March 5, 2010
“Alice” A Winner
Tim Burton’s “Alice In Wonderland” is the closest yet that anyone has come to capturing the magic of Lewis Carroll on the big screen. This is darker, by far, but it seems truer to the spirit of the original works than other movie attempts.
Part of the reason for this is the nature of Carroll’s two “Alice” books. The surrealism takes precedent over the plot and the experience of the stories is dependent upon the imagination of the reader. It’s an example of the art of description.
Once interpreted visually, a little bit of the magic is depleted, and the weaknesses of the story become more apparent. The innocence of Carroll’s work doesn’t hold up to a strict intepretation.
Screenwriter Linda Woolverton gets around this by telling a different story than Carroll did. In this telling, Alice is a nineteen year old woman about to be married, who is drawn back to Wonderland (or “Underland”) in its time of crisis. There are slight echoes of King Arthur returning to Britain in its time of greatest need, only in this case, Alice is not a king, but merely a stabilizing force of near-sanity in a pre-Dadaistic world of Victorian surrealism.There is a reason for Wonderland in this telling.
Armed with a coherent script and a gigantic Disney-sized budget, and all the CGI effects that a boy could want, director Burton has created a work that straddles the line between live action and animation better than anything he’s done yet. Burton, who began his career as an animator, may have finally found the perfect happy medium between the real world and his imagination. The 3D effects in this film take the gimmick to new heights. Rather than use the 3D tricks to achieve ultra-realism, in “Alice” the 3D adds to the unreal nature of the film.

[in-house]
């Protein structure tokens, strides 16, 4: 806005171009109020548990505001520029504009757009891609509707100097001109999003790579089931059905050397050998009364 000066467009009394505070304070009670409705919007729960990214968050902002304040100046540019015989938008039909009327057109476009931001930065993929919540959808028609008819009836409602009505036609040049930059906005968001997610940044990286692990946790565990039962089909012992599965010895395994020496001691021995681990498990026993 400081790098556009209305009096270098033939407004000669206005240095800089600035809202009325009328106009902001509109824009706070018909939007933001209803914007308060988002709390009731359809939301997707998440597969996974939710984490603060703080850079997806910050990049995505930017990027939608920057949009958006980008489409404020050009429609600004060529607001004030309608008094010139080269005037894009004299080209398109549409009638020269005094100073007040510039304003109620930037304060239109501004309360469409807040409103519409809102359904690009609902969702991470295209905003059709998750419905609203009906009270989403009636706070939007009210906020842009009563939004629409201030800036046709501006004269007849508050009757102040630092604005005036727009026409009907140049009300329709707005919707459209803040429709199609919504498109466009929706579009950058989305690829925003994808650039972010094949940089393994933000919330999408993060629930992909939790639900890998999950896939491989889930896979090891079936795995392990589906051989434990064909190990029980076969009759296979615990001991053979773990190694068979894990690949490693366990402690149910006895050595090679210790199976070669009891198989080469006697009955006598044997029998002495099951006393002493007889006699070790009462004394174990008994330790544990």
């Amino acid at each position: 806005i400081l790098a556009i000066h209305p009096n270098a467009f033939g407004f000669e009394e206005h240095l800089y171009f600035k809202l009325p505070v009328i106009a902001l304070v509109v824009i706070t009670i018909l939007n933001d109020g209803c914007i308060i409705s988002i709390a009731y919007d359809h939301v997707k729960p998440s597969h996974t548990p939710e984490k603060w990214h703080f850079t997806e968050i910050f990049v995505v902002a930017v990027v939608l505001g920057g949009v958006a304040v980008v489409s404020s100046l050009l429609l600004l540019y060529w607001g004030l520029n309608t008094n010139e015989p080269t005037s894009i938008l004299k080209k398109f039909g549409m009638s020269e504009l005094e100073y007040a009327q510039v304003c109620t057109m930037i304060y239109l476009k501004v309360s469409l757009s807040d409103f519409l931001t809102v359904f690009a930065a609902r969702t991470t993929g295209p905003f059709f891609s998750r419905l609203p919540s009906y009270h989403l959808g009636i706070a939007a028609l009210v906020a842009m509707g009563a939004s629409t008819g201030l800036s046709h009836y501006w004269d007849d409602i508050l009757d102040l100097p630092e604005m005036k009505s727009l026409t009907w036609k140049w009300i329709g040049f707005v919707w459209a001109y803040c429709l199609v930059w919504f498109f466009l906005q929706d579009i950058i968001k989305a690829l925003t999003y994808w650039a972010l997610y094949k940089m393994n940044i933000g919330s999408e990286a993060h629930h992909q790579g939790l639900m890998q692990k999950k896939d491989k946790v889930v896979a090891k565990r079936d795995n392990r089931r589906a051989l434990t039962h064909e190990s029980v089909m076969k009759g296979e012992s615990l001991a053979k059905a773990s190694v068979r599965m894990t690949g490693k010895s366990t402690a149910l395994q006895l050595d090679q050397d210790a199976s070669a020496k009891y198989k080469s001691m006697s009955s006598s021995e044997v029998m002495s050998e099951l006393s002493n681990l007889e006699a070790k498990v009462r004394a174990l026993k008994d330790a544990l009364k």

Focusing around Burton’s man-muse Johnny Depp as The Mad Hatter, this take on “Alice In Wonderland” has the psychedelic bent of mercury poisoning layered on top of Carroll’s topsy-turvy landscape. Depp, of course, manages to crawl completely into the mind of The Mad Hatter and gives what may be his loudest performance ever.
As The Red Queen, Helena Bonham Carter finally seems well cast in one of her husband’s movies. With a CGI inflated head, Carter storms around Wonderland in a near constant state of irritation, barking orders and stomping her feet as if she were our mayor at a Charleston Area Alliance meeting.
Mia Wasikowska’s Alice is a study of personal growth, lending more personality to Alice than we have seen in previous screen versions. Anne Hathaway is effectively ditzy as The White Queen.
The movie is nearly stolen by “Little Britain”‘s Matt Lucas as Tweedledum and Tweedledee. With CGI bodies, these twin doofuses occupy the screen in a manner somewhere between Curly Howard and a Looney Tunes Lummox.
The musical score by Danny Elfman wraps the film up in stirring fashion, recalling the restrained madness of the final Oingo Boingo studio album, “Boingo.”
Tim Burton’s “Alice In Wonderland” is visually stunning, delightfully absurd, and confusing enough to stay special.
Meh, Comic Of The Week
It’s a bit of a departure this week, as our comic book is actually a two year old trade paperback collection and while it does indeed have many elements of coolness, it’s seriously lacking in many odd respects. The book is “Shazam! The Greatest Stories Ever Told” and it sort of pains me to write this because the original Captain Marvel (the one who says “Shazam!”) is my absolute favorite superhero. This collection, sporting a terrific Alex Ross cover, is filled with great stories, but the selection of those stories doesn’t really live up to the title.